Titin is the largest connective tissue protein in
the body and provides the passive tension for
both striated and cardiac muscle.
Titin attaches the myosin filament to the Z-line of
the sarcomere and there are 6 titin proteins for
every myosin filament.
Therefore, muscle hypertrophy that increases the
number of sarcomeres in parallel and consequently
the amount of myosin will also increase the
passive tension or stiffness of the muscle.
Realizing that an intrinsic property of the human
body is the minimization of energy expenditure
when inactive or even when active, the role of
passive tension becomes particularly important.
Passive tension is a primary contributing factor to
alignment, often stability, and even the timing
and effectiveness of the mechanical event
connected with muscle contraction.
The passive tension provided by muscle plays an
important role in joint stability, alignment, and
in some situations contributes to pain.
Muscle stiffness is an extremely valuable
property of muscle that enables the body to be
supported with minimal energy expenditure.
Good alignment is indicative of balanced passive
tension of muscles attaching to a joint or
skeletal segment, such as the thorax or pelvis.
The passive tension, which also has a high
correlation to active tension, is the key to the
alignment and stabilizing properties of the joint.
As in all things, stiffness can become excessive or
The relative stiffness/flexibility properties are
often the contributing factor to:
(1) alignment impairments,
(2) one joint moving more readily than an
(3) inadequate stabilization or inappropriate
movement during the passive elongation of a
Muscle Length Adaptations
Small changes in muscle length are changes in
passive resting tension,while greater increases
in muscle length are associated with addition
of sarcomeres in series in the muscle fibers.
The development of true muscle shortness is
associated with loss of sarcomeres in series in
There is a lack of clarity in clinical practice
about the various mechanisms involved in
muscle shortness and tissues affected by
stretch or the need to stretch.
If the decreased ROM of hip flexion with the
knee extended is only 10 to 15 degrees and
can be regained by stretching for a few
minutes, the alteration can best be explained
by the creep or viscoelastic properties of
In contrast, if the hamstring muscles are limiting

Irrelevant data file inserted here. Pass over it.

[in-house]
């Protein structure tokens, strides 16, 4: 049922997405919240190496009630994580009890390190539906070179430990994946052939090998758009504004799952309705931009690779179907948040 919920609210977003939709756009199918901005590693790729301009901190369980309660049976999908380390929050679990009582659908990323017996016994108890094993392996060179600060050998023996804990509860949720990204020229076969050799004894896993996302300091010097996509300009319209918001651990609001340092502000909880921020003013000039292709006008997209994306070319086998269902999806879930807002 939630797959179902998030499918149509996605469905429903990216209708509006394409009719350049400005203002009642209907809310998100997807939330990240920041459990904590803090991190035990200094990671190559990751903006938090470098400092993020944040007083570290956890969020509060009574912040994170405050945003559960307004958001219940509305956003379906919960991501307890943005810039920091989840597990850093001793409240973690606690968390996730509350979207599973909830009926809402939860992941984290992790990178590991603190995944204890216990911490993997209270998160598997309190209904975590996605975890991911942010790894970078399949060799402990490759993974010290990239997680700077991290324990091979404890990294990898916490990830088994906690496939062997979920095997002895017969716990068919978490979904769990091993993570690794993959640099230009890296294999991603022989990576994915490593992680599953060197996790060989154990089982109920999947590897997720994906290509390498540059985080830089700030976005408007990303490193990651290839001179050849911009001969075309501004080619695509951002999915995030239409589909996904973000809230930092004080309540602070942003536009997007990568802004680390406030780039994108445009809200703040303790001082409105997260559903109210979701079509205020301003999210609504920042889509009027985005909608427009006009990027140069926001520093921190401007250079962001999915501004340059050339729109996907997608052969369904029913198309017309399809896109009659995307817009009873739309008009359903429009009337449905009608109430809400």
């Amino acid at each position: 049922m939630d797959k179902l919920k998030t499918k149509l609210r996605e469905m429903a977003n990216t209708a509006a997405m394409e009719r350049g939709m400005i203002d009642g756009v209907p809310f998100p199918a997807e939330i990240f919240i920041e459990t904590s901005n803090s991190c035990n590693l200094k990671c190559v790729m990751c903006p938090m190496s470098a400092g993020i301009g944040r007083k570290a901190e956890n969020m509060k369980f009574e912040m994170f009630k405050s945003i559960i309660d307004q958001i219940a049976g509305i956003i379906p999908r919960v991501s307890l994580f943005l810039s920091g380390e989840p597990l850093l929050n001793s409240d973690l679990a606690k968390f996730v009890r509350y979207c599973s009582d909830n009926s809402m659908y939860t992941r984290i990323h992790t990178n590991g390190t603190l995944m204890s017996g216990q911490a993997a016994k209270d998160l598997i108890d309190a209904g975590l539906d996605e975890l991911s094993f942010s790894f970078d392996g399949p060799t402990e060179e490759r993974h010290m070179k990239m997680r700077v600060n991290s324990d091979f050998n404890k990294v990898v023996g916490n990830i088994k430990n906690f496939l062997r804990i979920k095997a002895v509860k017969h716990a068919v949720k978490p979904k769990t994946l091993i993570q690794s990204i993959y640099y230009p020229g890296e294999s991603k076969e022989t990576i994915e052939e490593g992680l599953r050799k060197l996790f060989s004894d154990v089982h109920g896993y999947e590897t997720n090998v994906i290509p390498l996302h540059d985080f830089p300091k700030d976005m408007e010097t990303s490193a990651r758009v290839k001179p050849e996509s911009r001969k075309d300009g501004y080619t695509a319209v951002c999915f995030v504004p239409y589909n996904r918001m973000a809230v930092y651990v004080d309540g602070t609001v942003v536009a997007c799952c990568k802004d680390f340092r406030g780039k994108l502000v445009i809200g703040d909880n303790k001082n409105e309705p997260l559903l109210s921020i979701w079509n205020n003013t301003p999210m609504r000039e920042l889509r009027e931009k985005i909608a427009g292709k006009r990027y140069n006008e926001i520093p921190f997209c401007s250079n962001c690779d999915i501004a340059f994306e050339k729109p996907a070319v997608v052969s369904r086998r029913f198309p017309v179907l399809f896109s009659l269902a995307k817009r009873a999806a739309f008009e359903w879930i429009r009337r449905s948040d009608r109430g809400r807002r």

the motion of the joint by 30 to 40 degrees, then
the most likely explanation is that the muscle
fibers have lost sarcomeres in series and the
treatment has to be stretching of long duration
(for example, 30 minutes or more, several
times a day for many days) and as sustained as
Stretching should not be forceful because a
reasonable explanation for this condition is
that the muscle has lost sarcomeres in series
and that requires protein synthesis and not just
a change in the conformation of the proteins in
the muscle cells.
Although muscles can become shortened by loss
of sarcomeres in series, this is not the most
common problem contributing to
The most common problem is the relative
stiffness of muscles attaching to the joint.
Performance includes timing, length, passive
tension, and the ability to generate active
tension and endurance.
Assessment of muscle strength provides
information about muscle performance, and the
results of the test can provide at least four
possible determinations about the muscle.
Manual muscle testing (MMT) can be used to
discern whether the muscle is:
(1) weak because of atrophy and the lack of
sarcomeres in parallel and thus unable to
develop adequate active tension;
(2) Strained because of being subjected to forces
that have torn or disrupted the Z-lines of the
sarcomeres and unable to develop adequate
(3) Too long, having added sarcomeres in series,
and the muscle does not develop the appropriate
tension throughout the ROM,
As depicted in the model, the problematic
outcome of the tissue adaptations is the
development of a relative stiffness or flexibility
condition that becomes exaggerated because the
body takes the path of least resistance for
The result of this cascade of events is that a joint
Hypothetically, the hypermobility is an accessory
or arthrokinematic motion rather than
physiological or orthrokinematic motion.
One of the consequences of imprecise movement
is the development of points of high contact
stress because of inadequate distribution of
forces within the joint.